Tyler Perry, Janet Jackson, Jill Scott, Sharon Leal, Malik Yoba
WRITTEN AND DIRECTED BY
"Why Did I Get Married?" Review
Tyler Perry is not a subtle man.
While Perry continues to grow as a filmmaker, "Why Did I Get Married" continues Perry's trend of putting out films with an obvious "stagey" feel to them that don't work as well as they should even though they do work better than one would expect.
In his second feature film without the Madea character, Perry again brings one of his stage plays to the big screen with "Why Did I Get Married," a film that works because of the heart and soul of the cast even when it feels like Perry's over-the-top preachiness is about to cave everything in.
The film centers around four couples who gather each year at a Rocky Mountain retreat for your basic "save our marriage" therapeutic weekend. Being a Perry production, the weekend will be filled with lots of laughs, lots of tears, lots of revelations, a few heartbreaks and a solid Christian center that without the preachiness that often accompanies such a central core.
Janet Jackson leads the cast as the relationship expert who guides the weekend supported by her husband (Malik Yoba). There's a power couple (Tyler Perry and Sharon Leal), a drinkin'/fightin' couple (Michael Jai White and Tasha Smith), and an obviously abusive couple (Jill Scott and Richard T. Jones). Before the weekend is over, in typical Perry fashion, secrets will be revealed and lives will be changed for the good and the bad.
The ensemble cast is solid throughout, most notably a well-padded Jill Scott as a gentle, sweet woman trying to deal with a cheating hubby, and Tasha Smith, who's blessed with the film's best lines and she nails every one of them.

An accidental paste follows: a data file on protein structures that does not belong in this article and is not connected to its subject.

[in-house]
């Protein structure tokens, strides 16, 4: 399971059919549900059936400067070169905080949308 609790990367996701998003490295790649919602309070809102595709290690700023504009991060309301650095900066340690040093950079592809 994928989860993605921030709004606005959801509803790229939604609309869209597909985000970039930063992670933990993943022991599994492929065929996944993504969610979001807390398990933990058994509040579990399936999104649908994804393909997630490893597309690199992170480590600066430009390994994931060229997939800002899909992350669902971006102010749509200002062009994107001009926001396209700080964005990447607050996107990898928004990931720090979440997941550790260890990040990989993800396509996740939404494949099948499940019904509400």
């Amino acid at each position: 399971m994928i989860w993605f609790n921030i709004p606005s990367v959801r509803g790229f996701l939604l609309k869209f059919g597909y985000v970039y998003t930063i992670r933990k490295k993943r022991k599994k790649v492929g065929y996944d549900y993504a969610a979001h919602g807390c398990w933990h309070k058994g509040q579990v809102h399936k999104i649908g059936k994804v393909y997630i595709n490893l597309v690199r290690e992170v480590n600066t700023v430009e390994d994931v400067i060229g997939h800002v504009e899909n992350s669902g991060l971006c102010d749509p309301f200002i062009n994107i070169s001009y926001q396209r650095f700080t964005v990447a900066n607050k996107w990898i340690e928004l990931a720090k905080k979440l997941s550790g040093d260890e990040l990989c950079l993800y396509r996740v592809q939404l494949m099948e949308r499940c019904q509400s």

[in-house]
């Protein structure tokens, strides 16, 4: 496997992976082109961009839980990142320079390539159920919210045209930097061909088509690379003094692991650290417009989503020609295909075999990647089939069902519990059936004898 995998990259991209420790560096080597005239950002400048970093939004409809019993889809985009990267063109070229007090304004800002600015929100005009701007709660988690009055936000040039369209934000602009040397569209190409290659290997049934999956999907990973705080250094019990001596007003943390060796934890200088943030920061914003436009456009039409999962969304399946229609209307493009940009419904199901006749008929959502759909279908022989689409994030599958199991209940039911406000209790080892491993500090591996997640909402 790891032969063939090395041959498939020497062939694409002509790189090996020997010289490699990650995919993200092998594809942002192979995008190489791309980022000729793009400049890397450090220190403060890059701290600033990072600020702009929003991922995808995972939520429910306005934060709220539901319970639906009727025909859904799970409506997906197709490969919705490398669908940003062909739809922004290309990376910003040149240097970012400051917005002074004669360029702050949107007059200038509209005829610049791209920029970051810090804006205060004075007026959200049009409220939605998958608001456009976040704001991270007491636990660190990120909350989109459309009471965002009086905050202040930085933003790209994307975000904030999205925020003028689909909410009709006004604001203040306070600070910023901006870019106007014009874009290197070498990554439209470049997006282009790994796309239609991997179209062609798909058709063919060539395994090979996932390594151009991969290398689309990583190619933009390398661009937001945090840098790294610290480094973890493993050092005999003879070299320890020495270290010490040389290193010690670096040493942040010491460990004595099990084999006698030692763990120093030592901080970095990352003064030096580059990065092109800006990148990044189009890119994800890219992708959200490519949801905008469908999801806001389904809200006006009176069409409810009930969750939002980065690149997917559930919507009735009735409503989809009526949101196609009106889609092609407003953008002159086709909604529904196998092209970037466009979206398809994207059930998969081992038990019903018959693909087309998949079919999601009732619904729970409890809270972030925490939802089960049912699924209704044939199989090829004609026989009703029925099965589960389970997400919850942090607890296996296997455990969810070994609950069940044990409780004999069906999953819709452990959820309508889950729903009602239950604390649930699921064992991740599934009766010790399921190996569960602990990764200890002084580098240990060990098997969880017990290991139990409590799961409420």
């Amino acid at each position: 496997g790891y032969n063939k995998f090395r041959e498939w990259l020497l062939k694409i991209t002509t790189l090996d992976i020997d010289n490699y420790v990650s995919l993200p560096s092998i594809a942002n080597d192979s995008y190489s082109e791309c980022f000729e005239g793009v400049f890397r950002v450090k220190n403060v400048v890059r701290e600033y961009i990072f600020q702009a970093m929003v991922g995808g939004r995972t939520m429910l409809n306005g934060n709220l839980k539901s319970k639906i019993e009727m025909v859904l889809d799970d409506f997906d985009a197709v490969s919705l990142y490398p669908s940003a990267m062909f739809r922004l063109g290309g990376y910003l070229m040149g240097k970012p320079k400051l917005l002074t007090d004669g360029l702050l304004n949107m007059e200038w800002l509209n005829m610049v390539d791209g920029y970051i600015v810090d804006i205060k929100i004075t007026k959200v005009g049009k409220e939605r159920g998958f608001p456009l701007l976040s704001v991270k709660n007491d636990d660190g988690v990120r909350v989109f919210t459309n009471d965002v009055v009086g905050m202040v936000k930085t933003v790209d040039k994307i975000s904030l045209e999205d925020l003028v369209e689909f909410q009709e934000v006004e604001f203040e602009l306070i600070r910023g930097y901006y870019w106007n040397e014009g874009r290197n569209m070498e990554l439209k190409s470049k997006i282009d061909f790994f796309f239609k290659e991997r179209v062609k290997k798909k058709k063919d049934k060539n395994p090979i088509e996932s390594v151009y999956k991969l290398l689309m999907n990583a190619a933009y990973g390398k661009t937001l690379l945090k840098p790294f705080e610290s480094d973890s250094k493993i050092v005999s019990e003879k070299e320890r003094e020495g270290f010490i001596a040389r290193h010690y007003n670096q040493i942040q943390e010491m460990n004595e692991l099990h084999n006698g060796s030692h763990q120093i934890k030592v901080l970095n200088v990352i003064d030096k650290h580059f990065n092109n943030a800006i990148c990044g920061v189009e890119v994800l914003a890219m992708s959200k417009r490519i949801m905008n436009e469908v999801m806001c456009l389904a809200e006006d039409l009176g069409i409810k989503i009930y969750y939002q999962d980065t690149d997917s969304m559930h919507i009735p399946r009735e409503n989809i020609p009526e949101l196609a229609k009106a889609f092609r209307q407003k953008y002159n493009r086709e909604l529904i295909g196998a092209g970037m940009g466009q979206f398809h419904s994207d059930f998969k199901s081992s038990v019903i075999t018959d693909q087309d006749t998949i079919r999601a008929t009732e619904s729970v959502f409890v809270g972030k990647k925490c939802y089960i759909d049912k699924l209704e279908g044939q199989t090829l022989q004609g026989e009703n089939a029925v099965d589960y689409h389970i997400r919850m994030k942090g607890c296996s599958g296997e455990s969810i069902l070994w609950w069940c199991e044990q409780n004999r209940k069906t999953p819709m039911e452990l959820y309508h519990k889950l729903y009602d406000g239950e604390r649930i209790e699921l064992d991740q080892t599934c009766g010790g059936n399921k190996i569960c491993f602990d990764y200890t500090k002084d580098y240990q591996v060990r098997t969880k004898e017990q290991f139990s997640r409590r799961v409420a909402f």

While it's certainly easy to knock Perry's inability to produce anything approaching subtlety, it seems almost pointless to do so. Perhaps because of his lack of subtlety, Perry's films inevitably say things that most of today's filmmakers don't have the balls to say and it's rather refreshing to have a filmmaker actively speak out on issues. The scenes between Jill Scott and Richard T. Jones, for example, are almost achingly painful in their honesty and brought vividly to mind the utter shock of Blair Underwood's domestic abuse scenes in "Madea's Family Reunion."
Other solid performances are turned in by Janet Jackson and Perry himself, who proves he needn't be dressed in drag to be an accomplished actor.
Toyomichi Kurita's cinematography is solid given the film's inherent staged feeling and that all of Perry's films continue to be modestly budgeted productions. Aaron Zigman's original music complements the scenes nicely, and, while the production design doesn't quite tear us away from the staged feeling, it nonetheless fits the proceedings well.
Tyler Perry doesn't really need film critics. While his first turn away from Madea, "Daddy's Little Girls," was a box-office disappointment, Perry's modestly budgeted films continue to successfully reach Perry's targeted urban markets and, with a typical box-office in the $50 million range, Perry's future as a filmmaker continues to be on solid ground.
© Written by Richard Propes
The Independent Critic